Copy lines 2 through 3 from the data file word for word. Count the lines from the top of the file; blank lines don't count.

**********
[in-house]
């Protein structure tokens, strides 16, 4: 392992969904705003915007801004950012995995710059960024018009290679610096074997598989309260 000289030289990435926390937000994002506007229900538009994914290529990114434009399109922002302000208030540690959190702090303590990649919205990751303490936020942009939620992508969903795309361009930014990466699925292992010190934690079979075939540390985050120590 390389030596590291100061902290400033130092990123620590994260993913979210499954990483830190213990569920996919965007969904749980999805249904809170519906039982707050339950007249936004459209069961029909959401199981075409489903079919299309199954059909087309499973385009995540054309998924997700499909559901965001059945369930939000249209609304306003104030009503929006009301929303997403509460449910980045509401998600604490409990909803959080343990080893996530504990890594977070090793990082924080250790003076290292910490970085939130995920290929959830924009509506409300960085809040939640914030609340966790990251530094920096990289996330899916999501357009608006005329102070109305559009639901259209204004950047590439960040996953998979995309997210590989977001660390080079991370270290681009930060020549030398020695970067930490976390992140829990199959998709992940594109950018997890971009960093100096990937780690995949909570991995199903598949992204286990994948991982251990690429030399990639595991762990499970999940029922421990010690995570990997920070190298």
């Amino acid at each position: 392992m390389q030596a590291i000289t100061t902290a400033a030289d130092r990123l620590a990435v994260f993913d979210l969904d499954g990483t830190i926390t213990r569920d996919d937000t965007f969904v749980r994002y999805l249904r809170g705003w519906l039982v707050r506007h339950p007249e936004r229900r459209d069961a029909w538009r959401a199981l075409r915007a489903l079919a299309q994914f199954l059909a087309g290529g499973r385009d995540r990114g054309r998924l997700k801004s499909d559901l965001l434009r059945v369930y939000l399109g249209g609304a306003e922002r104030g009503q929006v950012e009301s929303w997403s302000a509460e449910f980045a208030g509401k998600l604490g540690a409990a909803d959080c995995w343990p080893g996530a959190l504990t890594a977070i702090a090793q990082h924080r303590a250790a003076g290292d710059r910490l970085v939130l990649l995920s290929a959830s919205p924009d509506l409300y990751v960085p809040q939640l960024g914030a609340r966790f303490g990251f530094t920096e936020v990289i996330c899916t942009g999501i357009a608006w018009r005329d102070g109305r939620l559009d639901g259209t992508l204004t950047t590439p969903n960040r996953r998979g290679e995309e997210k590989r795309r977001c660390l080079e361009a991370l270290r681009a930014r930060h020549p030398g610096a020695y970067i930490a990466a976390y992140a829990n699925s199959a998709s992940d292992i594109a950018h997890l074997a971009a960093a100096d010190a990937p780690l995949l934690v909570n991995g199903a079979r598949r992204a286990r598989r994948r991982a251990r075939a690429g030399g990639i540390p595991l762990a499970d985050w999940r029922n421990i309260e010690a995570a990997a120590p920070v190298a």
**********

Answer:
């Protein structure tokens, strides 16, 4: 392992969904705003915007801004950012995995710059960024018009290679610096074997598989309260 000289030289990435926390937000994002506007229900538009994914290529990114434009399109922002302000208030540690959190702090303590990649919205990751303490936020942009939620992508969903795309361009930014990466699925292992010190934690079979075939540390985050120590 390389030596590291100061902290400033130092990123620590994260993913979210499954990483830190213990569920996919965007969904749980999805249904809170519906039982707050339950007249936004459209069961029909959401199981075409489903079919299309199954059909087309499973385009995540054309998924997700499909559901965001059945369930939000249209609304306003104030009503929006009301929303997403509460449910980045509401998600604490409990909803959080343990080893996530504990890594977070090793990082924080250790003076290292910490970085939130995920290929959830924009509506409300960085809040939640914030609340966790990251530094920096990289996330899916999501357009608006005329102070109305559009639901259209204004950047590439960040996953998979995309997210590989977001660390080079991370270290681009930060020549030398020695970067930490976390992140829990199959998709992940594109950018997890971009960093100096990937780690995949909570991995199903598949992204286990994948991982251990690429030399990639595991762990499970999940029922421990010690995570990997920070190298």
């Amino acid at each position: 392992m390389q030596a590291i000289t100061t902290a400033a030289d130092r990123l620590a990435v994260f993913d979210l969904d499954g990483t830190i926390t213990r569920d996919d937000t965007f969904v749980r994002y999805l249904r809170g705003w519906l039982v707050r506007h339950p007249e936004r229900r459209d069961a029909w538009r959401a199981l075409r915007a489903l079919a299309q994914f199954l059909a087309g290529g499973r385009d995540r990114g054309r998924l997700k801004s499909d559901l965001l434009r059945v369930y939000l399109g249209g609304a306003e922002r104030g009503q929006v950012e009301s929303w997403s302000a509460e449910f980045a208030g509401k998600l604490g540690a409990a909803d959080c995995w343990p080893g996530a959190l504990t890594a977070i702090a090793q990082h924080r303590a250790a003076g290292d710059r910490l970085v939130l990649l995920s290929a959830s919205p924009d509506l409300y990751v960085p809040q939640l960024g914030a609340r966790f303490g990251f530094t920096e936020v990289i996330c899916t942009g999501i357009a608006w018009r005329d102070g109305r939620l559009d639901g259209t992508l204004t950047t590439p969903n960040r996953r998979g290679e995309e997210k590989r795309r977001c660390l080079e361009a991370l270290r681009a930014r930060h020549p030398g610096a020695y970067i930490a990466a976390y992140a829990n699925s199959a998709s992940d292992i594109a950018h997890l074997a971009a960093a100096d010190a990937p780690l995949l934690v909570n991995g199903a079979r598949r992204a286990r598989r994948r991982a251990r075939a690429g030399g990639i540390p595991l762990a499970d985050w999940r029922n421990i309260e010690a995570a990997a120590p920070v190298a």